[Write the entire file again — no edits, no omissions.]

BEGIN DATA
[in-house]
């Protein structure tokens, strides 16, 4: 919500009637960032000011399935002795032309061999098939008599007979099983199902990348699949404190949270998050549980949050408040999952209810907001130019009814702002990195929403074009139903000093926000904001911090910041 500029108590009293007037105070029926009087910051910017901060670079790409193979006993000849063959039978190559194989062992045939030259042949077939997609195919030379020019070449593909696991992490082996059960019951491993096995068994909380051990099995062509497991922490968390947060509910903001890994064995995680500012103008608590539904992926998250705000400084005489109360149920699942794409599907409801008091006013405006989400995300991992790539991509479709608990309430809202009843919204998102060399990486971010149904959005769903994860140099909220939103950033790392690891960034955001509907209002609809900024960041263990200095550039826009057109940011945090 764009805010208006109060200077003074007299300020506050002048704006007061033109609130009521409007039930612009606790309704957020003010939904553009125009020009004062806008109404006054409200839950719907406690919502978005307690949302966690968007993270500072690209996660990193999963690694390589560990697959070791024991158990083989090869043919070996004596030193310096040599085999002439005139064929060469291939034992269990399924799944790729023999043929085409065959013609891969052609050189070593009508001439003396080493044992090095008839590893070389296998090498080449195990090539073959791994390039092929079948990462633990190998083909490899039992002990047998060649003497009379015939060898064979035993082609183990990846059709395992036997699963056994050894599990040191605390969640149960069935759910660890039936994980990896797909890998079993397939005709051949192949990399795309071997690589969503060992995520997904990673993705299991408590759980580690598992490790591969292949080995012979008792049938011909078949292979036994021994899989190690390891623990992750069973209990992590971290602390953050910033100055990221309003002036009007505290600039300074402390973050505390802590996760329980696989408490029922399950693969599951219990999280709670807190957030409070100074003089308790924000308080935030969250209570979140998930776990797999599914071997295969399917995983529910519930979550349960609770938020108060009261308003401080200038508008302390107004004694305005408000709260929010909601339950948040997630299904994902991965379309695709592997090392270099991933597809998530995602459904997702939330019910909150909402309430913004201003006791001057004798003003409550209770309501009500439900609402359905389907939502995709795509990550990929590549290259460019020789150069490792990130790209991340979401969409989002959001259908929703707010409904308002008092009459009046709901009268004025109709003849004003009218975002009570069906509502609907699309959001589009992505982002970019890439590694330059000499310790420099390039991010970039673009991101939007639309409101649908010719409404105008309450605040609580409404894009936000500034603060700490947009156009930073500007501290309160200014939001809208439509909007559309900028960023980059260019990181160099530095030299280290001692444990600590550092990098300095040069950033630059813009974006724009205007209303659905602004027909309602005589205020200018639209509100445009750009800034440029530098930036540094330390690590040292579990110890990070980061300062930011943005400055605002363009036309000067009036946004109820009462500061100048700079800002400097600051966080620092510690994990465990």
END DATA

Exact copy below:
[in-house]
């Protein structure tokens, strides 16, 4: 919500009637960032000011399935002795032309061999098939008599007979099983199902990348699949404190949270998050549980949050408040999952209810907001130019009814702002990195929403074009139903000093926000904001911090910041 500029108590009293007037105070029926009087910051910017901060670079790409193979006993000849063959039978190559194989062992045939030259042949077939997609195919030379020019070449593909696991992490082996059960019951491993096995068994909380051990099995062509497991922490968390947060509910903001890994064995995680500012103008608590539904992926998250705000400084005489109360149920699942794409599907409801008091006013405006989400995300991992790539991509479709608990309430809202009843919204998102060399990486971010149904959005769903994860140099909220939103950033790392690891960034955001509907209002609809900024960041263990200095550039826009057109940011945090 764009805010208006109060200077003074007299300020506050002048704006007061033109609130009521409007039930612009606790309704957020003010939904553009125009020009004062806008109404006054409200839950719907406690919502978005307690949302966690968007993270500072690209996660990193999963690694390589560990697959070791024991158990083989090869043919070996004596030193310096040599085999002439005139064929060469291939034992269990399924799944790729023999043929085409065959013609891969052609050189070593009508001439003396080493044992090095008839590893070389296998090498080449195990090539073959791994390039092929079948990462633990190998083909490899039992002990047998060649003497009379015939060898064979035993082609183990990846059709395992036997699963056994050894599990040191605390969640149960069935759910660890039936994980990896797909890998079993397939005709051949192949990399795309071997690589969503060992995520997904990673993705299991408590759980580690598992490790591969292949080995012979008792049938011909078949292979036994021994899989190690390891623990992750069973209990992590971290602390953050910033100055990221309003002036009007505290600039300074402390973050505390802590996760329980696989408490029922399950693969599951219990999280709670807190957030409070100074003089308790924000308080935030969250209570979140998930776990797999599914071997295969399917995983529910519930979550349960609770938020108060009261308003401080200038508008302390107004004694305005408000709260929010909601339950948040997630299904994902991965379309695709592997090392270099991933597809998530995602459904997702939330019910909150909402309430913004201003006791001057004798003003409550209770309501009500439900609402359905389907939502995709795509990550990929590549290259460019020789150069490792990130790209991340979401969409989002959001259908929703707010409904308002008092009459009046709901009268004025109709003849004003009218975002009570069906509502609907699309959001589009992505982002970019890439590694330059000499310790420099390039991010970039673009991101939007639309409101649908010719409404105008309450605040609580409404894009936000500034603060700490947009156009930073500007501290309160200014939001809208439509909007559309900028960023980059260019990181160099530095030299280290001692444990600590550092990098300095040069950033630059813009974006724009205007209303659905602004027909309602005589205020200018639209509100445009750009800034440029530098930036540094330390690590040292579990110890990070980061300062930011943005400055605002363009036309000067009036946004109820009462500061100048700079800002400097600051966080620092510690994990465990």